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A Teen Eye For Design

Imagine what creativity might erupt, says Linda Tischler, if design were taught in middle school.

Photographs by Malcolm Brown
Photographs by Malcolm Brown

YEARS AGO, we had a running joke at Fast Company: What if we tallied up all the game-changing ideas CEOs claimed had come from their 13-year-old kids? We could do a story on how middle schoolers were the secret sauce in America's innovation recipe!

Meant as a spoof of isn't-my-child-a-cute-genius-itis, the joke actually had a dash of merit. Of course middle schoolers would be our future innovators — they would grow up, after all, and that space between their earbuds would become the seedbed for the businesses of the future.

Or maybe not. An alarming study released last year found that American kids' scores on tests measuring creativity have been steadily declining since 1990. The drop has serious implications for our nation's competitiveness. A 1999 Department of Labor report outlining skills needed in the 21st-century workplace cited creative thinking, problem solving, and "seeing things in the mind's eye." More recently, when IBM asked 1,500 CEOs to name their top "leadership competency," they ranked creativity first.

Some analysts point to the time kids spend on TV and video games as culprits. Others point to the decimation of creative curricula in schools, as educators race to teach subjects covered on mandated tests.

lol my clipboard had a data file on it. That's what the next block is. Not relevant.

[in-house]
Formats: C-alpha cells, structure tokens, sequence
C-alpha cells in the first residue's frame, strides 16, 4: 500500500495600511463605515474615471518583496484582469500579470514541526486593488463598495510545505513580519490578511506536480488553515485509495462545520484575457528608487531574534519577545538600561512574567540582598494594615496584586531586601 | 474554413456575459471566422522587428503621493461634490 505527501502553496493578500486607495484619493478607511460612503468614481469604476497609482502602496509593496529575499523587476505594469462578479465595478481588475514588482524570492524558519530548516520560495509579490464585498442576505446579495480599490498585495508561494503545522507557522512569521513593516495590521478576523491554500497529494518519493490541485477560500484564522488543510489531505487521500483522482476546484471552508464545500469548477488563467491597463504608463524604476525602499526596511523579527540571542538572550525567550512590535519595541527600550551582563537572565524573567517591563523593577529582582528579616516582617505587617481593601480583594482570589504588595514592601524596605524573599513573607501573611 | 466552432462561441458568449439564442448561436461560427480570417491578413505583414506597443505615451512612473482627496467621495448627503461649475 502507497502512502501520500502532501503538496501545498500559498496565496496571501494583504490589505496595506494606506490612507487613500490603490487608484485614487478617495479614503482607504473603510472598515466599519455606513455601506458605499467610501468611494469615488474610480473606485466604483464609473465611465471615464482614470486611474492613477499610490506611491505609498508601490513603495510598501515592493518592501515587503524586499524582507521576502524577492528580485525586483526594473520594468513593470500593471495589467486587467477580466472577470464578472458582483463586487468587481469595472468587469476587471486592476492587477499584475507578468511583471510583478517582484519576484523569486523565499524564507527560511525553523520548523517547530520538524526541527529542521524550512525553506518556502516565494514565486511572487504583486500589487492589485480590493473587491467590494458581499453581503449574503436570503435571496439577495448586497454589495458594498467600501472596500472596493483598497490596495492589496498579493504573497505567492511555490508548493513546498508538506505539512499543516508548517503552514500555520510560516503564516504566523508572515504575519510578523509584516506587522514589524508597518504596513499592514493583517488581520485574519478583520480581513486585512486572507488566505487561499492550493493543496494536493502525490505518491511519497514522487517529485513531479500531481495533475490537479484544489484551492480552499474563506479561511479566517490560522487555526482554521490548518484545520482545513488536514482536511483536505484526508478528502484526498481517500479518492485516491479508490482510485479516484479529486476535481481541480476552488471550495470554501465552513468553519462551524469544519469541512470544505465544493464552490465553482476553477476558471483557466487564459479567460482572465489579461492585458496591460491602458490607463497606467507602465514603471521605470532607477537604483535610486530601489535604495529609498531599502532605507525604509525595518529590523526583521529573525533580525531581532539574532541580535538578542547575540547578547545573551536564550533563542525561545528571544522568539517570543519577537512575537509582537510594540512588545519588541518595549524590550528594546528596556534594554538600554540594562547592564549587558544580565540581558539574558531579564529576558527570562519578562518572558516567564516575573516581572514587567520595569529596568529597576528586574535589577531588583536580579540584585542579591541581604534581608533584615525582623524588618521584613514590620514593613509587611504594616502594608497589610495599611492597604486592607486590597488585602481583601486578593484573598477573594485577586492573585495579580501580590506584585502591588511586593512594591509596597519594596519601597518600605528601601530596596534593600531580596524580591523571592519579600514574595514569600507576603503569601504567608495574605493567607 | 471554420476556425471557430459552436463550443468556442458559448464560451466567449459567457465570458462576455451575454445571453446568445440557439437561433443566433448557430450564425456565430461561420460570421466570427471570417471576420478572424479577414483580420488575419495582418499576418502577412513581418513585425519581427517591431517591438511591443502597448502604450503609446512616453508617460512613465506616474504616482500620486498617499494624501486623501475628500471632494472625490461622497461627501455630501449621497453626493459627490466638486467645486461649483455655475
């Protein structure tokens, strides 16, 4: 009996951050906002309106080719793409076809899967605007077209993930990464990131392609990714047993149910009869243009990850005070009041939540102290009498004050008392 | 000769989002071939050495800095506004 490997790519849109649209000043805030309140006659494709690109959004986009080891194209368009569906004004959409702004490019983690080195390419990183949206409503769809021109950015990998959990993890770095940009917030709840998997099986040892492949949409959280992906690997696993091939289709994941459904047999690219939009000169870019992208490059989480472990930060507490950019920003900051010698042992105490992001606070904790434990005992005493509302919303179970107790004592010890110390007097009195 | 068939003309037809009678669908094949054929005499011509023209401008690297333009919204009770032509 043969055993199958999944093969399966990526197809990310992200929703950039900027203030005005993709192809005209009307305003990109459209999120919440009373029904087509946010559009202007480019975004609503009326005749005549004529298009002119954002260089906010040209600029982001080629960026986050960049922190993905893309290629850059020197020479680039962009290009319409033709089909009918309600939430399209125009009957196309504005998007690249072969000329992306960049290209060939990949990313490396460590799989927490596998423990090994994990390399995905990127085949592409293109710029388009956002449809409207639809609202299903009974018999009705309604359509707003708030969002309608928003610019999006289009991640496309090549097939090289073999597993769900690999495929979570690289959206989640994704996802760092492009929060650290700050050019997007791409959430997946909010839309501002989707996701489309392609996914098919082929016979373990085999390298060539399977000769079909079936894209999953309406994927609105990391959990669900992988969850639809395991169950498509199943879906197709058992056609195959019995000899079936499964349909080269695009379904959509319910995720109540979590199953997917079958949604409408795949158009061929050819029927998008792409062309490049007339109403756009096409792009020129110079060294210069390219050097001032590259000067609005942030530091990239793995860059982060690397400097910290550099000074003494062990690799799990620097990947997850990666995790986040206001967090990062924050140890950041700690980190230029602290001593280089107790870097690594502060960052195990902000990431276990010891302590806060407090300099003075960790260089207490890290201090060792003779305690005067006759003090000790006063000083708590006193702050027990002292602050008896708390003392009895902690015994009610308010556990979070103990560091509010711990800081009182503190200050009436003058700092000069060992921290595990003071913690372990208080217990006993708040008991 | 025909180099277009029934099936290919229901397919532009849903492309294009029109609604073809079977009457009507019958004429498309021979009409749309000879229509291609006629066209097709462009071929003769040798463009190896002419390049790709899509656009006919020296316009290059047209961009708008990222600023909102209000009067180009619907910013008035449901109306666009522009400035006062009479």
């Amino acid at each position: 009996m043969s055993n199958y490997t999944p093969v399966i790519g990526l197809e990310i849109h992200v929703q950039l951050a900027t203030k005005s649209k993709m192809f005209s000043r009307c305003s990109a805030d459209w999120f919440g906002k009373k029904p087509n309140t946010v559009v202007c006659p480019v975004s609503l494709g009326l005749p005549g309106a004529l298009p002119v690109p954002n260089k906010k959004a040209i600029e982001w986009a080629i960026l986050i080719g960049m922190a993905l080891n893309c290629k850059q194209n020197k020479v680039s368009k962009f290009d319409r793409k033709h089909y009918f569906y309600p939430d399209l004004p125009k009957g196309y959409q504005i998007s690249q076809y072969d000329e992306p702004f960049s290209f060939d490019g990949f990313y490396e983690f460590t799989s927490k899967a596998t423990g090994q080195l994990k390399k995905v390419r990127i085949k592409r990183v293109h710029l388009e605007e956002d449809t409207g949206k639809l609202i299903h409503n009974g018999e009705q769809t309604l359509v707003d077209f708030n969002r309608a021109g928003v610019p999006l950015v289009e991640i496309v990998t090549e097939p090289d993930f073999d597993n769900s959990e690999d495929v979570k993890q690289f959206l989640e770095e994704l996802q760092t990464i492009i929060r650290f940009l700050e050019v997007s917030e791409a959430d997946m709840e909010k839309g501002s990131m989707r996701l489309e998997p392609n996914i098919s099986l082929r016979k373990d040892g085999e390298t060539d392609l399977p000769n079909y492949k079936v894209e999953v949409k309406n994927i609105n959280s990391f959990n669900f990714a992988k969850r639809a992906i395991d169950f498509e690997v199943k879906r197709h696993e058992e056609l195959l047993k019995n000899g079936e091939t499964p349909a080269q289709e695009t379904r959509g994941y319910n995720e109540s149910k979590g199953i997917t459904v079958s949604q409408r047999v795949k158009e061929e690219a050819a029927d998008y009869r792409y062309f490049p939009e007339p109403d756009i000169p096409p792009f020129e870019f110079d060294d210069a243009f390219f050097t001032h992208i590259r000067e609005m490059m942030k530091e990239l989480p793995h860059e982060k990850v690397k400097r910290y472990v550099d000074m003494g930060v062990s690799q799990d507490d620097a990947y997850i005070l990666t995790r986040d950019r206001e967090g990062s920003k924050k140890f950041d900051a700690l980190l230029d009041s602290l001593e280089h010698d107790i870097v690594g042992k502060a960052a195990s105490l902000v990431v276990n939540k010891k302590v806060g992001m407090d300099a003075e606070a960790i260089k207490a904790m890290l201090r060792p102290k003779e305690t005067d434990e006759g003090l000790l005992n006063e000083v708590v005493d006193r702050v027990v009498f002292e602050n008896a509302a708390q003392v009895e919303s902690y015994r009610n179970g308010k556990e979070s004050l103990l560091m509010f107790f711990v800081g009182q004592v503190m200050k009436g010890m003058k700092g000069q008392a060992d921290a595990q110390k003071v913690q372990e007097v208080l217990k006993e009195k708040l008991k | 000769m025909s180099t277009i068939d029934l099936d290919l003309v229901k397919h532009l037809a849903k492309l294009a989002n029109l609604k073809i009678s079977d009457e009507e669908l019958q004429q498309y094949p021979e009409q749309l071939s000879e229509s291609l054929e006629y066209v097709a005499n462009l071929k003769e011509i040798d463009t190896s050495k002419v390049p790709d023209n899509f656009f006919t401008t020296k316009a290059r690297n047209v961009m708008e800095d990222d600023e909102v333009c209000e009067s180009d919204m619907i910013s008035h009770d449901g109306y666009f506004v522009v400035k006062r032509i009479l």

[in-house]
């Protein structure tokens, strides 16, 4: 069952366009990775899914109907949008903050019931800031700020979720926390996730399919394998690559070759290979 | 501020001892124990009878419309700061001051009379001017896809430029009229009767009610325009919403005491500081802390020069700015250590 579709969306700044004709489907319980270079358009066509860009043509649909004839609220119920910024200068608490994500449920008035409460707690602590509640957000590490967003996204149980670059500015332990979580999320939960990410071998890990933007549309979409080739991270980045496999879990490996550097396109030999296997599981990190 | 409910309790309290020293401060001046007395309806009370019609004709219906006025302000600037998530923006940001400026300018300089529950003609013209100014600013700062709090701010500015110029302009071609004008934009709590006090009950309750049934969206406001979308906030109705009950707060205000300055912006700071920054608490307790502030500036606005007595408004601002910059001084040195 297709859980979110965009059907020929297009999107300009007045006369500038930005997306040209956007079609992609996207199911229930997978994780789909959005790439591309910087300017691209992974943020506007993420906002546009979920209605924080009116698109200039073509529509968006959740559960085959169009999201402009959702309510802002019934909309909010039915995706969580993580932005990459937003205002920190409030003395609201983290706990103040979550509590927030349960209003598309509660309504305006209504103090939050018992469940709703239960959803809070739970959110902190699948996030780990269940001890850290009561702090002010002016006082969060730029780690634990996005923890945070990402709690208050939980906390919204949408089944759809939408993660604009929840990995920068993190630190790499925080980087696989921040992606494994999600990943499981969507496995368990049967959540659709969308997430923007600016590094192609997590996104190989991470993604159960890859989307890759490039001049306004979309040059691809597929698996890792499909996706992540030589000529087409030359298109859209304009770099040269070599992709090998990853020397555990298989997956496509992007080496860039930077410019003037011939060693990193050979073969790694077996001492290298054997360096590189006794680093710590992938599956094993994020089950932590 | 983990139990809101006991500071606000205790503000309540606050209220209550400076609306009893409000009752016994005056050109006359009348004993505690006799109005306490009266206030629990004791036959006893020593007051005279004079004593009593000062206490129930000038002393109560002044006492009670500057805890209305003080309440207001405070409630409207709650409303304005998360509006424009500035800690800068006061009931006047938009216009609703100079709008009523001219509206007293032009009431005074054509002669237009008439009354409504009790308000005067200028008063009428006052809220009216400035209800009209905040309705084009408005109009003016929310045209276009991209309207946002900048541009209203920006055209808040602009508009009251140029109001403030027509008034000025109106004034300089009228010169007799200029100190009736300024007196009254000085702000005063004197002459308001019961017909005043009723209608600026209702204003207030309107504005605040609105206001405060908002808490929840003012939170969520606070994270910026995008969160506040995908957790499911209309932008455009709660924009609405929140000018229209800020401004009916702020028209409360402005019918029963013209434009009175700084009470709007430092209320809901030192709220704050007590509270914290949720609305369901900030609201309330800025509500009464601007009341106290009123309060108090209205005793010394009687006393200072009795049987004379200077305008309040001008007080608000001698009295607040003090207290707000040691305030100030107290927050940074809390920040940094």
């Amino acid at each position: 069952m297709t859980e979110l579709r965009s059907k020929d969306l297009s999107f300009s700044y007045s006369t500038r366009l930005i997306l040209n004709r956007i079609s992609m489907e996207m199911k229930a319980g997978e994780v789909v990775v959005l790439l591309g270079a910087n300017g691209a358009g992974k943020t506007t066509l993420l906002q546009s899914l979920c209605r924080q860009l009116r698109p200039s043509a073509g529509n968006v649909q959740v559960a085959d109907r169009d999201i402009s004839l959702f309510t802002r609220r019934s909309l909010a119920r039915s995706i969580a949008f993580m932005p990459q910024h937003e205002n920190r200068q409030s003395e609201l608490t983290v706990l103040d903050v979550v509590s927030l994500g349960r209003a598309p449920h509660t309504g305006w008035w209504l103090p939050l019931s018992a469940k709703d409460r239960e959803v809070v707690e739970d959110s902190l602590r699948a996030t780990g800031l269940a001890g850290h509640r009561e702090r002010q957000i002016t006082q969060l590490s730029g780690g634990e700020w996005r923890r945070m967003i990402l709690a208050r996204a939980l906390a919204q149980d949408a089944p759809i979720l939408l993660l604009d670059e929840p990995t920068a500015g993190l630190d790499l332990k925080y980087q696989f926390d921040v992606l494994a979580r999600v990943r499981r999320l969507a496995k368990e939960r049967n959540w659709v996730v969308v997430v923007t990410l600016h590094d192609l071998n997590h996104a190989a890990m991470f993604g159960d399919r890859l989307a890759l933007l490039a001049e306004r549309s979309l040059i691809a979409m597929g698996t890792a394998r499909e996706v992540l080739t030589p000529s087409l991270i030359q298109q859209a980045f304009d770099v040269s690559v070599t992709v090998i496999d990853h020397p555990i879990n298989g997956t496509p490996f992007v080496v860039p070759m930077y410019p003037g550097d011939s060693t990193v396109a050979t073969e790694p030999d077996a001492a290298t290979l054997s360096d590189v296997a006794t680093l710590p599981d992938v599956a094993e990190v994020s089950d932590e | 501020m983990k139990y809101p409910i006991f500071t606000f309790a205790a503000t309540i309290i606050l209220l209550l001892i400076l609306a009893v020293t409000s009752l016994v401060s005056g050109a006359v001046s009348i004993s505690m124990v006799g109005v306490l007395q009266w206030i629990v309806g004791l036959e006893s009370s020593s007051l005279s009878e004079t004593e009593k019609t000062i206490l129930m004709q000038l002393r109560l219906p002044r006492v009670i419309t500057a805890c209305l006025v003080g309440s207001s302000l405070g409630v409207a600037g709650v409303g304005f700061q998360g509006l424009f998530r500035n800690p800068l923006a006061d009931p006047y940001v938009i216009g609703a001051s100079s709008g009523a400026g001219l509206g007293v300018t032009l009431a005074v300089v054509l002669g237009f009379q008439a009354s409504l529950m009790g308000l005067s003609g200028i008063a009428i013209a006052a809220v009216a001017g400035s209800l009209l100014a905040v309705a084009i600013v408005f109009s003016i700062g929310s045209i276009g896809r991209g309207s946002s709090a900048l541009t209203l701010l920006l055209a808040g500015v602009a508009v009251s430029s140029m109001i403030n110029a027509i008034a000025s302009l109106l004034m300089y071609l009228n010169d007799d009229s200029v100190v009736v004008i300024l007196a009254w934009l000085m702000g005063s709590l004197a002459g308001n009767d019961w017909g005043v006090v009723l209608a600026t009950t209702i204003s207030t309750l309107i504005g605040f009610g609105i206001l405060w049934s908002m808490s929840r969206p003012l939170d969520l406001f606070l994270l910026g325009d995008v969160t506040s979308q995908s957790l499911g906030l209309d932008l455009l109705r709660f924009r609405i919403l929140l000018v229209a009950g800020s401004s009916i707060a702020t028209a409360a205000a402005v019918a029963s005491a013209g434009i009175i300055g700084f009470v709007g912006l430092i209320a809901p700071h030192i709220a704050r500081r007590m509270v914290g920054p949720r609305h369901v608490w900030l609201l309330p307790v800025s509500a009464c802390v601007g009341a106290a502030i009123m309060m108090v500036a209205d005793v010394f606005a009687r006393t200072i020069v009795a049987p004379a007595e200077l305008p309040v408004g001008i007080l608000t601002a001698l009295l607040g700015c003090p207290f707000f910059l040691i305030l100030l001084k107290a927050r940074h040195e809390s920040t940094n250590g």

All those things are worrisome, but they weren't top of mind when Rinat Aruh, of the New York industrial design studio Aruliden, offered to teach a seminar on design to a bunch of eighth graders at the School at Columbia. (The student body of the private K-8 school includes the offspring of university professors and a diverse group of children, chosen by lottery, from the neighborhood.) Aruh and her cofounder, Johan Liden, had simply wanted to thank the school for allowing their studio to conduct student focus groups for a client, Microsoft. The kids had come up with some "mind-blowing" ideas, says Aruh.

[Click here for a gallery of their work]

Aruh called their seminar Tools for Schools. The idea was that kids would learn how design works by creating furniture for the classroom of the future. To give the project the authenticity of designing for a real client, she recruited a friend to help out — Jerry Helling, president of the tony North Carolina furniture company Bernhardt Design. "We had no idea how important a topic this was," Helling confesses. "We're just supporters of design education, and we wanted to help."

This was hardly the first time a design firm had tried to introduce design into an educational program. Among others, the folks at Ideo have been teaching design-thinking skills to teachers in Palo Alto and Dearborn, Michigan; Project Interaction, a New York-based group, fields an after-school program that teaches high schoolers to use design to change their communities; and Marc Ecko's Sweat Equity Enterprises (SEE) has been bringing teens and businesses together in a design collaborative since 2005.

But unlike most efforts, Tools for Schools was fully integrated into the School at Columbia's yearlong curriculum. It became part of math class, where students studied ratios and proportion; science, where they investigated materials; and English, where they worked on their presentations. "The theory is, if you have deep learning, you have more hooks to attach new learning onto," says Annette Raphel, head of the School at Columbia. "When you get out of school, that's what really happens. You don't learn math to pass a test but to solve problems that require math skills. That's bigger than a standardized test."